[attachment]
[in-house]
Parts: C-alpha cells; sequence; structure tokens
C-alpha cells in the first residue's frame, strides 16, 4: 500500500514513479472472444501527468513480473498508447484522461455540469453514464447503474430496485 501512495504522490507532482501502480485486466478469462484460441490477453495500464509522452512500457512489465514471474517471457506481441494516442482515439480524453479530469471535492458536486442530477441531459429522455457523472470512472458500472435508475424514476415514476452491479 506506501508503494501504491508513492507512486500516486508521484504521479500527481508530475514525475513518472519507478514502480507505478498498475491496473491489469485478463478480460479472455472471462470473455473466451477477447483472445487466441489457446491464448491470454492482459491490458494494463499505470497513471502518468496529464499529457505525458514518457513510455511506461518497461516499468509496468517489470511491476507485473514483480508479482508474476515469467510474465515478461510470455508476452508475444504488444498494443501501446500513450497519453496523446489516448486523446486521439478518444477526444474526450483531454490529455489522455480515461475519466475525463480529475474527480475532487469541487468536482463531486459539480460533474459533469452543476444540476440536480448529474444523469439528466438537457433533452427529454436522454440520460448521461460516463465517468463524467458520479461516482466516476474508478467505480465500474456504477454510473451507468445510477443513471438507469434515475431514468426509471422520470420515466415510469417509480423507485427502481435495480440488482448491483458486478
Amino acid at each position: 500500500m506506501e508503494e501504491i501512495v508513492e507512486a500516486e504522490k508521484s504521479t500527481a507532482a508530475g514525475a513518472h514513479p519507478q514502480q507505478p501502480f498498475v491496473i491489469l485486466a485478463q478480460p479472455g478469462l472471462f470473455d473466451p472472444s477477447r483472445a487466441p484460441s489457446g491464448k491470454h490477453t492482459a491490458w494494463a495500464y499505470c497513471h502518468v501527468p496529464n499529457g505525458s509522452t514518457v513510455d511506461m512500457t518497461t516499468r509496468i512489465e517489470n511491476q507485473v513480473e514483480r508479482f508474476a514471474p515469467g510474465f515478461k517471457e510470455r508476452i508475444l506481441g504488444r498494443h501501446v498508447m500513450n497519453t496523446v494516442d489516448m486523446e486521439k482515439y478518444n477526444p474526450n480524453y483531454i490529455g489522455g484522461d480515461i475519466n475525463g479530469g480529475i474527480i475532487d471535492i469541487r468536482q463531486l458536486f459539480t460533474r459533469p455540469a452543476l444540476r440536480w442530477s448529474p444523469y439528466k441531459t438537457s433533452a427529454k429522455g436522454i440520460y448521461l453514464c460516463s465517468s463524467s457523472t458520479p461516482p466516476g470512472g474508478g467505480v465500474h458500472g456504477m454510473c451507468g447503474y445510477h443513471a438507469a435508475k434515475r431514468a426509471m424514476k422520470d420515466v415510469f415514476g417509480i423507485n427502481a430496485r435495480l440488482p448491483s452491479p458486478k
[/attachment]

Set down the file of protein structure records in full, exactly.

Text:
[in-house]
Parts: C-alpha cells; sequence; structure tokens
C-alpha cells in the first residue's frame, strides 16, 4: 500500500514513479472472444501527468513480473498508447484522461455540469453514464447503474430496485 501512495504522490507532482501502480485486466478469462484460441490477453495500464509522452512500457512489465514471474517471457506481441494516442482515439480524453479530469471535492458536486442530477441531459429522455457523472470512472458500472435508475424514476415514476452491479 506506501508503494501504491508513492507512486500516486508521484504521479500527481508530475514525475513518472519507478514502480507505478498498475491496473491489469485478463478480460479472455472471462470473455473466451477477447483472445487466441489457446491464448491470454492482459491490458494494463499505470497513471502518468496529464499529457505525458514518457513510455511506461518497461516499468509496468517489470511491476507485473514483480508479482508474476515469467510474465515478461510470455508476452508475444504488444498494443501501446500513450497519453496523446489516448486523446486521439478518444477526444474526450483531454490529455489522455480515461475519466475525463480529475474527480475532487469541487468536482463531486459539480460533474459533469452543476444540476440536480448529474444523469439528466438537457433533452427529454436522454440520460448521461460516463465517468463524467458520479461516482466516476474508478467505480465500474456504477454510473451507468445510477443513471438507469434515475431514468426509471422520470420515466415510469417509480423507485427502481435495480440488482448491483458486478
Amino acid at each position: 500500500m506506501e508503494e501504491i501512495v508513492e507512486a500516486e504522490k508521484s504521479t500527481a507532482a508530475g514525475a513518472h514513479p519507478q514502480q507505478p501502480f498498475v491496473i491489469l485486466a485478463q478480460p479472455g478469462l472471462f470473455d473466451p472472444s477477447r483472445a487466441p484460441s489457446g491464448k491470454h490477453t492482459a491490458w494494463a495500464y499505470c497513471h502518468v501527468p496529464n499529457g505525458s509522452t514518457v513510455d511506461m512500457t518497461t516499468r509496468i512489465e517489470n511491476q507485473v513480473e514483480r508479482f508474476a514471474p515469467g510474465f515478461k517471457e510470455r508476452i508475444l506481441g504488444r498494443h501501446v498508447m500513450n497519453t496523446v494516442d489516448m486523446e486521439k482515439y478518444n477526444p474526450n480524453y483531454i490529455g489522455g484522461d480515461i475519466n475525463g479530469g480529475i474527480i475532487d471535492i469541487r468536482q463531486l458536486f459539480t460533474r459533469p455540469a452543476l444540476r440536480w442530477s448529474p444523469y439528466k441531459t438537457s433533452a427529454k429522455g436522454i440520460y448521461l453514464c460516463s465517468s463524467s457523472t458520479p461516482p466516476g470512472g474508478g467505480v465500474h458500472g456504477m454510473c451507468g447503474y445510477h443513471a438507469a435508475k434515475r431514468a426509471m424514476k422520470d420515466v415510469f415514476g417509480i423507485n427502481a430496485r435495480l440488482p448491483s452491479p458486478k